The catalyst of Mavis’ (Theron) journey to her hometown is a birth announcement of the first baby of her teenage sweetheart, Buddy, which she receives via mass e-mail.  Interpreting the announcement as a cry for help from Buddy, she flees home and sets up a few attempts to remind Buddy of just what he’s missing out on – the wild freedom of being single and childless.

Mavis is a classic anti-hero protagonist if ever there was one.  She drinks (a lot), she’s cruel, selfish, depressed, demanding, desperate, and saddest of all, evidently has little respect for herself.  We don’t want her to get back with Buddy.  We want her to stop acting so crazy and to stop embarrassing herself.  But we can’t stop watching – probably because we’re afraid one day we may end up like her.

***SPOILER ALERT***  Long story short, Mavis throws us a curveball at the climatic scene of the movie.  She breaks down in front of the entire town, and we the audience believe we’re about to find out exactly why she’s so screwed up.  We listen to her every word waiting for that satisfaction.  And here’s a part of that devastating speech:

“Yeah, Buddy got me pregnant at 20. And we were gonna keep it! We were gonna have a little baby and a little naming party and a Funquarium. All of that. And then 12 weeks into it, well, I had Buddy’s miscarriage. Which I wouldn’t wish for anyone. Maybe if things were just a little bit more hospitable down south in my broken body, Buddy and I would be here right now with a teenager and probably even more kids because we always found each other.”

Didn’t see that one coming.  And what you begin to realize in the wake of this confession is that while her miscarriage and subsequent infertility doesn’t excuse her behavior in the least, it does show how devastating that diagnosis can be, especially for someone in their 20s and madly in love.  Furthermore, we see the impetus of her self-loathing and come to understand that her deep, deep depression (probably from the miscarriage and/or diagnosis) was never treated, and we feel sorry for her to have ever been put in that position.  Us infertilites only know too well just how she must feel.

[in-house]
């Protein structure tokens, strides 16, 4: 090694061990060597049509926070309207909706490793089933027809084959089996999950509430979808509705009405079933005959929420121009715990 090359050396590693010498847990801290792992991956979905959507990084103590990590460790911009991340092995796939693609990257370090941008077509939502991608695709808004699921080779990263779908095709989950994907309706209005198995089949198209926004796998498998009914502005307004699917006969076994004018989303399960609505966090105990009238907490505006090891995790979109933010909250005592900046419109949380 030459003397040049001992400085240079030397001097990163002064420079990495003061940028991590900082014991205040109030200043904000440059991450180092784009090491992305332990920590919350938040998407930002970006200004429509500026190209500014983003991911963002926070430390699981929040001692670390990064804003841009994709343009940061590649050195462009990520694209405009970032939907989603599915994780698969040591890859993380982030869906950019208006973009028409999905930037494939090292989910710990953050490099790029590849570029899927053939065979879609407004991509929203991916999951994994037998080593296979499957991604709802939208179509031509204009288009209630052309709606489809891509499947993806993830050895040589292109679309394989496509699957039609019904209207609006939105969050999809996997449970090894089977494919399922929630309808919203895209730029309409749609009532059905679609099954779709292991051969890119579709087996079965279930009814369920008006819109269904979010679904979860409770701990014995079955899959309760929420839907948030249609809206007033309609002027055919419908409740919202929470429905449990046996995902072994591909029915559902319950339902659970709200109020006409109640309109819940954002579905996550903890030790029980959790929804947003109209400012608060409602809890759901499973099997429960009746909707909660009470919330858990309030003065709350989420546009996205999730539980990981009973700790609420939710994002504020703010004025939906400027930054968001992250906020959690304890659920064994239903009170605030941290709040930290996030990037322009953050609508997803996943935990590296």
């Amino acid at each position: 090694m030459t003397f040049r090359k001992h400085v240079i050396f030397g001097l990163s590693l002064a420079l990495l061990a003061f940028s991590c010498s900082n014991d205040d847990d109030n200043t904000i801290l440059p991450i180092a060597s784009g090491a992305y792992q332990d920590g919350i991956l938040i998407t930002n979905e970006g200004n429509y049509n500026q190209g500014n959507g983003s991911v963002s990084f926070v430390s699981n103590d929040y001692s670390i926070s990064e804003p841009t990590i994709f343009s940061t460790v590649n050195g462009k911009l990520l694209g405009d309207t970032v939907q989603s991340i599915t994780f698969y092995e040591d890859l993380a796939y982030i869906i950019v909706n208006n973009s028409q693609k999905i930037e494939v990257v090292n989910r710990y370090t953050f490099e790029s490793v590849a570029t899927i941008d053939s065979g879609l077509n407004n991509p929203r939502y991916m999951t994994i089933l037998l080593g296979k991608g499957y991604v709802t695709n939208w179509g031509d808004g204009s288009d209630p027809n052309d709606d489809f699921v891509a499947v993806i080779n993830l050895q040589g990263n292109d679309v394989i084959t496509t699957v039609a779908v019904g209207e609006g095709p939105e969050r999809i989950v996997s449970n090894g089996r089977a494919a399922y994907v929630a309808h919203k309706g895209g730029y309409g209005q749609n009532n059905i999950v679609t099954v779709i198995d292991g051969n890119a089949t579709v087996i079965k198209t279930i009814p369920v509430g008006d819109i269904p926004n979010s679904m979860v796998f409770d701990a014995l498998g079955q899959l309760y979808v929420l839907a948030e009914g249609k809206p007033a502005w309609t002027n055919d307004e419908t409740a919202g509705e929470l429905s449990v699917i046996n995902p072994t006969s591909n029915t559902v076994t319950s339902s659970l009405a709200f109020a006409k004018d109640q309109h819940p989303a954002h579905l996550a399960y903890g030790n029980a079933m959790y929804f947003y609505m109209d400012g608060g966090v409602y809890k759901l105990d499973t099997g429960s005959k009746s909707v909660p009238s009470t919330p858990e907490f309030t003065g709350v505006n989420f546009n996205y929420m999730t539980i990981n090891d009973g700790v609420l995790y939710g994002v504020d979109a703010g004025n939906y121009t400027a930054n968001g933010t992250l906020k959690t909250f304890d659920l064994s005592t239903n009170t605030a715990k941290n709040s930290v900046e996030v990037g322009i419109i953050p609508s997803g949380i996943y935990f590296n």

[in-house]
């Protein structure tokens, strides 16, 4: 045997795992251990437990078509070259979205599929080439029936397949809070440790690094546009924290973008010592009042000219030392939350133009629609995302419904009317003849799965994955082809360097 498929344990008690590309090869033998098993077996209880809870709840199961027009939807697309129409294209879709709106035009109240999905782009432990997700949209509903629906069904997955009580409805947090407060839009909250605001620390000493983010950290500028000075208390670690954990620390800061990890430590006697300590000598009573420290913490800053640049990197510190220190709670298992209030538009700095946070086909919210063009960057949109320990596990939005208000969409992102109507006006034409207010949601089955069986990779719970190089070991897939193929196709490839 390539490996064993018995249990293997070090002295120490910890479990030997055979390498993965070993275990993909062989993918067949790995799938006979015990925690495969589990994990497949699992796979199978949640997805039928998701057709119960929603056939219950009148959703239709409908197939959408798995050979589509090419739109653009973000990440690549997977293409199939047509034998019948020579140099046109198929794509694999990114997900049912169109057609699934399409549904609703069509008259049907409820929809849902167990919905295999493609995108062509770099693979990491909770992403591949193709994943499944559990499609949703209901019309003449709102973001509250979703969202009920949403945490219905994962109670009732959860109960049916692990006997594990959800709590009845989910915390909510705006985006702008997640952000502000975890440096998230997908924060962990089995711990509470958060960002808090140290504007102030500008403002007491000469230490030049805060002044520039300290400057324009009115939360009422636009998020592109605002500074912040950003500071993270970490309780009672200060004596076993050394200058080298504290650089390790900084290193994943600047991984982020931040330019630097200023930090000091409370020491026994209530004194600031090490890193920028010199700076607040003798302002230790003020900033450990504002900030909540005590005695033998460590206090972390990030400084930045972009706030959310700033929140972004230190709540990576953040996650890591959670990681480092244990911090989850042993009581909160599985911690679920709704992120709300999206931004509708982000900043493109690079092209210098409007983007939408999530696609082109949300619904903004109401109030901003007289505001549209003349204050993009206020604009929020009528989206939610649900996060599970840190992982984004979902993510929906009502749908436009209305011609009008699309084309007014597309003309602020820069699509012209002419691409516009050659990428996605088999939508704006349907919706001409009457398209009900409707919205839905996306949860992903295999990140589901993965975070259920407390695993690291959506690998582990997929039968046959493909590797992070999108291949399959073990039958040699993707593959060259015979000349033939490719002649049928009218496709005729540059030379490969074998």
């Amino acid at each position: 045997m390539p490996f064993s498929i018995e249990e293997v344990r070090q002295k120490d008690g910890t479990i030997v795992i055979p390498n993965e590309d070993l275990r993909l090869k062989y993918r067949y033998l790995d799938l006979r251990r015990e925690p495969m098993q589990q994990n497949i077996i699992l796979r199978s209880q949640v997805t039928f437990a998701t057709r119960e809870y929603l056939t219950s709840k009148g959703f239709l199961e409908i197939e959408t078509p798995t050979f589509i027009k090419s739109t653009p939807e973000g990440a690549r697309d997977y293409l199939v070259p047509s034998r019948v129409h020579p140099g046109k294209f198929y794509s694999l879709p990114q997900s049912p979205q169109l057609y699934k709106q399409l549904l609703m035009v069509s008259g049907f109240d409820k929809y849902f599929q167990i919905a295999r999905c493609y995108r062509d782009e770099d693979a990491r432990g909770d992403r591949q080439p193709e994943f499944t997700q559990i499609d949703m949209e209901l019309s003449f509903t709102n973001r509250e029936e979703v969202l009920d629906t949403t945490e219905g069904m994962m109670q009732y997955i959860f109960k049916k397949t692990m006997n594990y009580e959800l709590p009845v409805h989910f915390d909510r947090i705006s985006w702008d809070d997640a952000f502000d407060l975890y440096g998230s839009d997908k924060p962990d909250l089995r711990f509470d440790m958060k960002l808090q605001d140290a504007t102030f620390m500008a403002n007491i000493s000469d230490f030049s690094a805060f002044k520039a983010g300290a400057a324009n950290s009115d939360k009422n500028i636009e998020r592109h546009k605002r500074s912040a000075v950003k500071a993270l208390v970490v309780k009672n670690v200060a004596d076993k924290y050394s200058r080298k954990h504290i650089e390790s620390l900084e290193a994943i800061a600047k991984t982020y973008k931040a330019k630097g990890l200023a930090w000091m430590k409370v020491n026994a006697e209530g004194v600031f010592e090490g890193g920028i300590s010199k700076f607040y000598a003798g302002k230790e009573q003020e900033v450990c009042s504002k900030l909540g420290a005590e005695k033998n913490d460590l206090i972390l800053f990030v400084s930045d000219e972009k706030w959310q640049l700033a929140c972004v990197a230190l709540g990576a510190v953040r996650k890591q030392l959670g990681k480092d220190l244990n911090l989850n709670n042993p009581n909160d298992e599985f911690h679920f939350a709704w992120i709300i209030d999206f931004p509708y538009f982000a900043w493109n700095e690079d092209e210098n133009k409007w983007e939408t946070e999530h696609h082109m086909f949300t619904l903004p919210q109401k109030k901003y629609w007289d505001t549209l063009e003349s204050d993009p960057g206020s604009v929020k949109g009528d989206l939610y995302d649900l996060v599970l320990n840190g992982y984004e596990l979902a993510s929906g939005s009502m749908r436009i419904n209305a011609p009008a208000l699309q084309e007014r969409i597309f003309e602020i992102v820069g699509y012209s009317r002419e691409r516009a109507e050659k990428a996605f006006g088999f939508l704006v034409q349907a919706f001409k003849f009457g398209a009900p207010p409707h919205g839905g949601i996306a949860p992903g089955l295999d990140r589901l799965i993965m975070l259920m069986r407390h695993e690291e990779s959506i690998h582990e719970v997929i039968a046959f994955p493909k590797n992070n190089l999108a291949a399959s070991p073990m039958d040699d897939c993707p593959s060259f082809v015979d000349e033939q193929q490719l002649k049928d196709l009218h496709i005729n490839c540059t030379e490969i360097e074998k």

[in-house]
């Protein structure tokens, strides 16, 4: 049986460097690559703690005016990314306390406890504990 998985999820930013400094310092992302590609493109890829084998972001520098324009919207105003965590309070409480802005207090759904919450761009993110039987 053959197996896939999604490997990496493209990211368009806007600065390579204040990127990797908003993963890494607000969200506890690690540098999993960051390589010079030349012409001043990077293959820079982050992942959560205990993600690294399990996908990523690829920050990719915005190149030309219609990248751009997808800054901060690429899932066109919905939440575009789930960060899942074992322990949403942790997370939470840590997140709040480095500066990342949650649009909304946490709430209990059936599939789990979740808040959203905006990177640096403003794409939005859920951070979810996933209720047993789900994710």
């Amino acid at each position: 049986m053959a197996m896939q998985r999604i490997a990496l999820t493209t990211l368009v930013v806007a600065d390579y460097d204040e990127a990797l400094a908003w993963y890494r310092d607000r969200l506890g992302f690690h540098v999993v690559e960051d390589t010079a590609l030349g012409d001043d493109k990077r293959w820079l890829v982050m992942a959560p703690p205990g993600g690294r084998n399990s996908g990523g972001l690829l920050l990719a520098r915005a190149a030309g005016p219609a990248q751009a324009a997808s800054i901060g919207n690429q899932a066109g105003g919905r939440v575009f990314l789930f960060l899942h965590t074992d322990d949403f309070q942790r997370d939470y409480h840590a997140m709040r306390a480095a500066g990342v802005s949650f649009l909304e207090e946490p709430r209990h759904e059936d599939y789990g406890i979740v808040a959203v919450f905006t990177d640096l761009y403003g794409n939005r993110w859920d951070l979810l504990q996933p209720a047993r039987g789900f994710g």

But this isn’t a sappy movie feeding off of the pity of the audience.  Just as quickly as we understand the root of Mavis’ pain, we discover that she will not fundamentally change.  It’s as if she needed to finally tell her infertility story before she could continue living her life (doesn’t truly “move on” but subsists).  I respect Cody for making that choice – because life isn’t neatly packaged, formulaic, and always with a happy ending.  The hero doesn’t always redeem herself.  People don’t always see themselves for what they are.  And all because of another unnamed infertility diagnosis that was swept under the carpet for 15 years.

Slightly depressing, sure, but at least at the end of it you’re thankful that you’re probably much better off than Mavis.